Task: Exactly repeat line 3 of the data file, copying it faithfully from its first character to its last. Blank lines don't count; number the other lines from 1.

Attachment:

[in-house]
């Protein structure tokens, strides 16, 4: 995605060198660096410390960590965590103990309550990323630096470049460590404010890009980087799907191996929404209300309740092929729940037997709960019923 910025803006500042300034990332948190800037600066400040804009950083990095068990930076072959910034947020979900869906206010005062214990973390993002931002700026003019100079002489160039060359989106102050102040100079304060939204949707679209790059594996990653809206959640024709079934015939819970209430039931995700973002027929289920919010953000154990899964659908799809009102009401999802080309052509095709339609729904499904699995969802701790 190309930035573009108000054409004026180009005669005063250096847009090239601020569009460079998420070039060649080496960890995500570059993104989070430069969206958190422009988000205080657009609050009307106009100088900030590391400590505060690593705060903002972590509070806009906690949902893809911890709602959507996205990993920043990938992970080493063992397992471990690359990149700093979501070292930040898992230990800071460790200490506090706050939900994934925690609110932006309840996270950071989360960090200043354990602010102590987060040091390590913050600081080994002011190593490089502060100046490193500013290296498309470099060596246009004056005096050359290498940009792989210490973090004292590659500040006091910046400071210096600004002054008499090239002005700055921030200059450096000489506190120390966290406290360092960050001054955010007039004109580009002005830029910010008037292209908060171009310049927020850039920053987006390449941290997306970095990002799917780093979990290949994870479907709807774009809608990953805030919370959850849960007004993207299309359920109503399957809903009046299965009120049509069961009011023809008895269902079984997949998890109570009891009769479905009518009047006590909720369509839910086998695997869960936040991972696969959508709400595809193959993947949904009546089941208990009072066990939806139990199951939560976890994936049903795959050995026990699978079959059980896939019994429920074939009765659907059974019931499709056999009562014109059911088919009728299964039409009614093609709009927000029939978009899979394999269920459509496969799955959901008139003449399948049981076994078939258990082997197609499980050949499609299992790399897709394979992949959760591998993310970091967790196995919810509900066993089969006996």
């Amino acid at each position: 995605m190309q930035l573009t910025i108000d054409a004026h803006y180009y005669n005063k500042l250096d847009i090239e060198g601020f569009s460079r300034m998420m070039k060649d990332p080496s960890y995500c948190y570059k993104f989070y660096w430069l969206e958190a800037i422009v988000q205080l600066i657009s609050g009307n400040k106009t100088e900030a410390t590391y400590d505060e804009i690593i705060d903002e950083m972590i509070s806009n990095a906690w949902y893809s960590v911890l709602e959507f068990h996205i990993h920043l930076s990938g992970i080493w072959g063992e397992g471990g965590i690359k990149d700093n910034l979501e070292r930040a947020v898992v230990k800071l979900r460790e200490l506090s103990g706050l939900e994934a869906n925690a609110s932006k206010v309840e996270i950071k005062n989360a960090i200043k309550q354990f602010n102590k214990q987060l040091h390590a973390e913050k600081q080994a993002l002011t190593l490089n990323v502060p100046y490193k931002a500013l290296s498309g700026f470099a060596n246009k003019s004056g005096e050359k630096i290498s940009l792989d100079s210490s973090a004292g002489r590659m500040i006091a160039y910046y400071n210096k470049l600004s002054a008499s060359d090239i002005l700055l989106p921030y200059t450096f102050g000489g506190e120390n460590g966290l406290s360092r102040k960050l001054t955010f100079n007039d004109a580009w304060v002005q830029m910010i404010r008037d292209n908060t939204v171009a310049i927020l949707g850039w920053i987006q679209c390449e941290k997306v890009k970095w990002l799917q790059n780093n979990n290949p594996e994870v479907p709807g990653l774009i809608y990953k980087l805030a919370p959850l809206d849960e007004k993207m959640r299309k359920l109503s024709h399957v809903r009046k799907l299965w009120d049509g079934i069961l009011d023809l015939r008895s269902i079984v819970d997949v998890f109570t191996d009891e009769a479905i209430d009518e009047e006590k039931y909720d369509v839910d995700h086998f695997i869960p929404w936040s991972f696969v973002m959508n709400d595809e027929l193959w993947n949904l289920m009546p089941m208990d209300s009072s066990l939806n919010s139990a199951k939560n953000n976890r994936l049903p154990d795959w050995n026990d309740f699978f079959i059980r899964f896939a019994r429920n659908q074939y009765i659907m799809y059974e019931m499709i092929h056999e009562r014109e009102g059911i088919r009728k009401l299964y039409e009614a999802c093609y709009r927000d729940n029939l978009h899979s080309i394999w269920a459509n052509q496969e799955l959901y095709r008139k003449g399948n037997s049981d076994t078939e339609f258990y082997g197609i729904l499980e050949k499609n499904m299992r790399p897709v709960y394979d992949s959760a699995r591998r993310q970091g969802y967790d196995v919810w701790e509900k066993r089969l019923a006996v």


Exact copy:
């Amino acid at each position: 995605m190309q930035l573009t910025i108000d054409a004026h803006y180009y005669n005063k500042l250096d847009i090239e060198g601020f569009s460079r300034m998420m070039k060649d990332p080496s960890y995500c948190y570059k993104f989070y660096w430069l969206e958190a800037i422009v988000q205080l600066i657009s609050g009307n400040k106009t100088e900030a410390t590391y400590d505060e804009i690593i705060d903002e950083m972590i509070s806009n990095a906690w949902y893809s960590v911890l709602e959507f068990h996205i990993h920043l930076s990938g992970i080493w072959g063992e397992g471990g965590i690359k990149d700093n910034l979501e070292r930040a947020v898992v230990k800071l979900r460790e200490l506090s103990g706050l939900e994934a869906n925690a609110s932006k206010v309840e996270i950071k005062n989360a960090i200043k309550q354990f602010n102590k214990q987060l040091h390590a973390e913050k600081q080994a993002l002011t190593l490089n990323v502060p100046y490193k931002a500013l290296s498309g700026f470099a060596n246009k003019s004056g005096e050359k630096i290498s940009l792989d100079s210490s973090a004292g002489r590659m500040i006091a160039y910046y400071n210096k470049l600004s002054a008499s060359d090239i002005l700055l989106p921030y200059t450096f102050g000489g506190e120390n460590g966290l406290s360092r102040k960050l001054t955010f100079n007039d004109a580009w304060v002005q830029m910010i404010r008037d292209n908060t939204v171009a310049i927020l949707g850039w920053i987006q679209c390449e941290k997306v890009k970095w990002l799917q790059n780093n979990n290949p594996e994870v479907p709807g990653l774009i809608y990953k980087l805030a919370p959850l809206d849960e007004k993207m959640r299309k359920l109503s024709h399957v809903r009046k799907l299965w009120d049509g079934i069961l009011d023809l015939r008895s269902i079984v819970d997949v998890f109570t191996d009891e009769a479905i209430d009518e009047e006590k039931y909720d369509v839910d995700h086998f695997i869960p929404w936040s991972f696969v973002m959508n709400d595809e027929l193959w993947n949904l289920m009546p089941m208990d209300s009072s066990l939806n919010s139990a199951k939560n953000n976890r994936l049903p154990d795959w050995n026990d309740f699978f079959i059980r899964f896939a019994r429920n659908q074939y009765i659907m799809y059974e019931m499709i092929h056999e009562r014109e009102g059911i088919r009728k009401l299964y039409e009614a999802c093609y709009r927000d729940n029939l978009h899979s080309i394999w269920a459509n052509q496969e799955l959901y095709r008139k003449g399948n037997s049981d076994t078939e339609f258990y082997g197609i729904l499980e050949k499609n499904m299992r790399p897709v709960y394979d992949s959760a699995r591998r993310q970091g969802y967790d196995v919810w701790e509900k066993r089969l019923a006996v």